From recycling and reusing water to green disposal of plastic and electronic waste, the CGST Commissionerate in Vadodara is giving its “sarkari image” a green uplift by becoming a zero waste-producing building.
As part of its ‘Jal Sanchay’ (water conservation) programme, which was started a year ago, water released as waste by RO water filter is stored in overhead tanks and used for cleaning and washing dishes. Not only that, even condensed water from air conditioners, considered the cleanest source of water, is collected and channelised into rainwater harvesting wells for groundwater replenishment.
With four RO water tanks, 122 air conditioners and four rainwater harvesting wells, the 14-year-old three-storey building has been able to save approximately 14.5 lakh litre of water in a year, so far.
“The project was conceived during a brainstorming session for water conservation methods which was chaired by our commissioner Ashir Tyagi. The project aims to address the problem of water scarcity, depleting groundwater levels and ill managed aqueous resources around ourselves in the most efficient and most economical way,” said Additional Commissioner Umesh Wagh.
The CGST Bhavan has also set up a PET bottle and e-waste disposal centre, where plastic bottles and electronic items disposed by staff members and locals are brought in for disposal in an environment-friendly manner.
The obsolete or defunct electronic items, collected by the office, are given to an authorised e-waste agency. In case of PET bottles, they are shredded and then given to scrap dealers for reuse.
According to the officials, 26.8 kg of PET bottles were collected in the last two months alone. “Recycling one tonne of plastic save 5.6 cubic metre of landfill space. By shredding 26.8 kg of plastic bottles, we have saved 0.15 cubic metre of landfill in just two months. Moreover, the carbon footprint of 1 kg of PET is about 6 kg of carbon dioxide (CO2), a greenhouse gas. By shredding and recycling 26.8 kg of PET bottles, we have managed to prevent 160.8 kg of CO2 emission,” said J S Sehra, Superintendent at Central GST and Customs.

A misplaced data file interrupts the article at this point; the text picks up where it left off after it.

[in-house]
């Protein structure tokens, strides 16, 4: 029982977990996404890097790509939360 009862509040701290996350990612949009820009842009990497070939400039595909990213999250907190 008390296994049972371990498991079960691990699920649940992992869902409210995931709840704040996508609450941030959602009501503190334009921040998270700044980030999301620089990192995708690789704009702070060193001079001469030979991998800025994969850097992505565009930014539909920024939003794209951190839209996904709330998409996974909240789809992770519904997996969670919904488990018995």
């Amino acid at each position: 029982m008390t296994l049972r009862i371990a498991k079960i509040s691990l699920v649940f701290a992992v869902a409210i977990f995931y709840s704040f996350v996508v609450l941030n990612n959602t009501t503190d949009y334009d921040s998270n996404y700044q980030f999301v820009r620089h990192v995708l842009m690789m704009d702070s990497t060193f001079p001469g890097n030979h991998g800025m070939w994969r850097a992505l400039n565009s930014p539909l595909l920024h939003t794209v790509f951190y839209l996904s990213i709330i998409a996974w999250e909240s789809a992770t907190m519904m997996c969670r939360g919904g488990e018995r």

“We want this premise and the staff members to march towards a healthier lifestyle, and together we can contribute to a zero waste environment. We have taken micro steps towards our goal, and not just here at the office but also putting it to practice at our homes. We have developed a cafeteria using spare and old cars. We are also starting awareness programmes to sensitise locals around the area about the same, and involve them in our initiative too,” Wagh said.
The office has been awarding ‘Water Warrior’ status to acknowledge the efforts made by staff members for water conservation. “I have been reusing the waste water from my RO plant at home, and my family saves and reuses upto 23,000 litre of water in a year. We have also proposed the same plan of action to Central Pollution Control Board on how waste water can be saved and reused in office buildings. It is under consideration,” said Bharat Prasad, an inspector at the commissionerate, who has been awarded the ‘Water Warrior’ status.
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